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Oscars host Chris Rock blasts Academy, boycotters, audience during 88th ceremony

HOLLYWOOD, CA - FEBRUARY 28: Host Chris Rock

HOLLYWOOD, CA - FEBRUARY 28: Host Chris Rock speaks onstage during the 88th Annual Academy Awards at the Dolby Theatre on February 28, 2016 in Hollywood, California. (Photo by Kevin Winter/Getty Images) Credit: Getty Images / Kevin Winter

Every bit the avenging Oscars host some expected — and some feared — Chris Rock delivered vengeance and fire Sunday night at the 88th annual Oscars ceremony. Within his targeted sites: The audience at the Dolby, the audience at home and especially the Academy of Motion Picture Arts and Sciences, which did not nominate a black actor in any category for the second straight year.

Among the blasts: In lieu of the “In Memoriam” segment this year, he said that the academy would do a montage of “black people shot by the cops on their way to the movies.”

And this: There were no protests in the ’50s or the ’60s when black actors were rarely nominated, he noted. “Why didn’t blacks protest? Because we had real things to protest. Too busy being raped and lynched to care about who best cinematographer is. When your grandmother is swinging from a tree, did you really have to care about best documentary/foreign short?”

Wearing a white tux, Rock strode on stage following a montage of nominated movies past and present, then launched immediately into the subject on everyone’s minds: “I counted 15 black people in that montage,” he said. “If they nominated ‘host,’ I wouldn’t even get this job. You’d all be watching Neil Patrick Harris now.”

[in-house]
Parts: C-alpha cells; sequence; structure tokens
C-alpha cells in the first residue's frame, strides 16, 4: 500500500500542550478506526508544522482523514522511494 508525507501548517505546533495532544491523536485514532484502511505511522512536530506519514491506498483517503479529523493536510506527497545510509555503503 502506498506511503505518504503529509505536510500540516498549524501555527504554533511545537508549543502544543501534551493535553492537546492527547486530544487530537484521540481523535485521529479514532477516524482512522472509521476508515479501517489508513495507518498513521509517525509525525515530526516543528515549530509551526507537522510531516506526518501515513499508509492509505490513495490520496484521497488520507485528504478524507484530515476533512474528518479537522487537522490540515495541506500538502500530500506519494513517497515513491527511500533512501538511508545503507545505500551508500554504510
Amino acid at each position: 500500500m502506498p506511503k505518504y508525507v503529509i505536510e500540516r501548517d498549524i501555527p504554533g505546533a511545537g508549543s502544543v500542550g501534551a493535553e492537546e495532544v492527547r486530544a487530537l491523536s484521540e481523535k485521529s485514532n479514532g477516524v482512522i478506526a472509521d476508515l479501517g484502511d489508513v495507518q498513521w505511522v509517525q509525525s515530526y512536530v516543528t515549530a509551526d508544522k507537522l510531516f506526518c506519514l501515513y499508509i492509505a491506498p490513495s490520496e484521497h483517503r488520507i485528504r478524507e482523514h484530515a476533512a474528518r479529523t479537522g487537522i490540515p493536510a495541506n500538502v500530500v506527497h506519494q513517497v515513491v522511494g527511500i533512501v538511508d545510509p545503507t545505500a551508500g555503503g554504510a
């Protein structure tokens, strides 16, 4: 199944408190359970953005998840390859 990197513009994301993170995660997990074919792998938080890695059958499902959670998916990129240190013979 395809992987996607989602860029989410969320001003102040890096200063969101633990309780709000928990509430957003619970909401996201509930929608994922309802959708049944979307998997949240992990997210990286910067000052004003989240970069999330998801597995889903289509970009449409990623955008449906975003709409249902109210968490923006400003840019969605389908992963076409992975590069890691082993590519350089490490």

Rock said people suggested he boycott the Oscars. “So I thought about quitting,” he admitted. “I thought about it really hard [but] they’re going to have the Oscars anyway,” later adding: “Everyone wants to know, is Hollywood racist? You know you got to go at that the right way. Is it ‘burning a cross’ racist? Is it ‘fetch me some lemonade’ racist? It’s a different type of racist.”

Rock then recalled a time when he was at a Hollywood fundraiser for President Obama: “There were four black people there — Me, Quincy Jones . . . the usual suspects.” Rock added that he said to Obama “Mr. President, you see all these writers, producers and actors? They don’t hire black people and they’re the nicest white people on earth. They’re liberals.”

Rock’s hosting role was as unusual — and explosive — as any in 88 years. In January, the #OscarsSoWhite Twitter campaign sought to shame the academy for an all-white acting nominated slate. After that, Spike Lee, recipient of an honorary Oscar three months ago, said he would not attend Sunday’s ceremony. Jada Pinkett Smith and, shortly after, her husband, Will Smith, also said they would boycott the ceremony.

And so the heat was on — mostly on Rock, who declined to comment to the voracious media, nor telegraph his hosting intentions to anyone else. When Oscar’s co-producer Reginald Hudlin said that Rock was rewriting his monologue in response to #OscarsSoWhite, the comic’s publicist immediately said he was doing nothing of the sort. In fact, based on Sunday night, he did everything of the sort.

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